The number of new applications for unemployment benefits has risen by 37,000 from last week to 412,000, according to a new report by the Labor Department released on Thursday.
For those who might not know, the number of new jobless claims is representative of individuals who have filed for unemployment benefits over the course of the last week. The new number ended up being way more than forecasters had originally expected. The original number that was predicted was 359,000, which is significantly lower than what we actually got.
Weekly jobless claims are being watched closely as the U.S. economy recovers because recent monthly jobs reports have been less than stellar and have added to concerns that the country could be in the throes of a labor shortage.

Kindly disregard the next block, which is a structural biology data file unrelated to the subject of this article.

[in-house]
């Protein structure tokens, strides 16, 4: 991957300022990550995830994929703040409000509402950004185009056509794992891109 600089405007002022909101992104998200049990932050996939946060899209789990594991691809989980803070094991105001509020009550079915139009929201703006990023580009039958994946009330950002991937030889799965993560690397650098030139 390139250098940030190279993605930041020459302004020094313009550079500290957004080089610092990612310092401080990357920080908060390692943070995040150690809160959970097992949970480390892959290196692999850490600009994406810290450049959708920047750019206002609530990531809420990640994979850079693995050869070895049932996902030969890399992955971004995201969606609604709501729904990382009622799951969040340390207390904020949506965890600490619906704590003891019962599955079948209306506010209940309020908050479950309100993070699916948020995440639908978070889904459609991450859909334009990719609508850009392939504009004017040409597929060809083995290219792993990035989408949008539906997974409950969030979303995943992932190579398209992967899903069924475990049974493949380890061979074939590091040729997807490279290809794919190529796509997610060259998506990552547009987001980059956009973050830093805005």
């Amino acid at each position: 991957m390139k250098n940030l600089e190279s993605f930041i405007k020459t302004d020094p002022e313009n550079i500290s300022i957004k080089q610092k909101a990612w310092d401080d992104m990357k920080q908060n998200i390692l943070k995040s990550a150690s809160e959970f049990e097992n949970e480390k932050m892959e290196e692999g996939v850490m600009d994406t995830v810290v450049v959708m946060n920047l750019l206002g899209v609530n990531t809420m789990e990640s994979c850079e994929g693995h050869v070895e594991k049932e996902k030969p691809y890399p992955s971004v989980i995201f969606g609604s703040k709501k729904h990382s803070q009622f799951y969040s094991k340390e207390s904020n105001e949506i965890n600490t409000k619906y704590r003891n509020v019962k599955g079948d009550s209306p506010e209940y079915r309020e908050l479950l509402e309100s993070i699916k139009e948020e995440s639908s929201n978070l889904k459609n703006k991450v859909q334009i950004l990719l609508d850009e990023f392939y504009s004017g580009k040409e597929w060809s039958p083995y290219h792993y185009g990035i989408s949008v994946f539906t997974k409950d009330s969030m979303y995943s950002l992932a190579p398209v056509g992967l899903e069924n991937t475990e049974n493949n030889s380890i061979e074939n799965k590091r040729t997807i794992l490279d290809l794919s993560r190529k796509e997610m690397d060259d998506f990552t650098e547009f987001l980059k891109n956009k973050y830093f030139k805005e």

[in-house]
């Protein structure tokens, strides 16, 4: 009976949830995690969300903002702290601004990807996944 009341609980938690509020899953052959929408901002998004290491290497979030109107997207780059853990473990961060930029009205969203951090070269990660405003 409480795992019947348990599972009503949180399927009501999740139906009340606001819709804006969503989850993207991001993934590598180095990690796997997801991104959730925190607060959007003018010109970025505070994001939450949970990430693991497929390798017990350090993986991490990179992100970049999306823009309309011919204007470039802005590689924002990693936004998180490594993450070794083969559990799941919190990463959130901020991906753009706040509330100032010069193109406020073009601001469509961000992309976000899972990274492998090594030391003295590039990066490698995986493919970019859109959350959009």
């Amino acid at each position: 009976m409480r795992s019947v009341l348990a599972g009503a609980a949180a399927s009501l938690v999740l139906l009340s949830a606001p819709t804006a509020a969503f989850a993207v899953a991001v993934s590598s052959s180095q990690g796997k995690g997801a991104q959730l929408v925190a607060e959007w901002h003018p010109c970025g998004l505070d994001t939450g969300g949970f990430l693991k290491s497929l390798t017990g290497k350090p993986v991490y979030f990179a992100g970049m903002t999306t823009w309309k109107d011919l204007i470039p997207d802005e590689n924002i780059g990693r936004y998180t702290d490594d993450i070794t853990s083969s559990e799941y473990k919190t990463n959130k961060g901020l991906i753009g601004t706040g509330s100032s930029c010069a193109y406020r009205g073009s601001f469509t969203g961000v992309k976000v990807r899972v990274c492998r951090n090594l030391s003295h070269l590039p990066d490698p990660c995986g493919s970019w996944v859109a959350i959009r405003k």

The economy fell slightly short of expectations last month and added 559,000 new jobs, a number that was below the 650,000-consensus level but was still far more positive than the surprisingly bad report from the month before. Only 278,000 jobs were added in April, a figure way below predictions of nearly 1 million additional jobs.
This week’s jobless claims report is also notable because it is the first after some states have begun opting out of the federal government’s $300-per-week expanded unemployment insurance program, which critics assert has been holding back the labor force by incentivizing collection of the increased benefits.
The benefits program has been destroying the country, but that is by no means the fault of individuals who are in need of assistance. It’s a measure that was put in place by Democrats who caused severe economic hardship with the shutdowns they put in place to try and curb the spread of the coronavirus.
If we want to get back on track, the program has to end.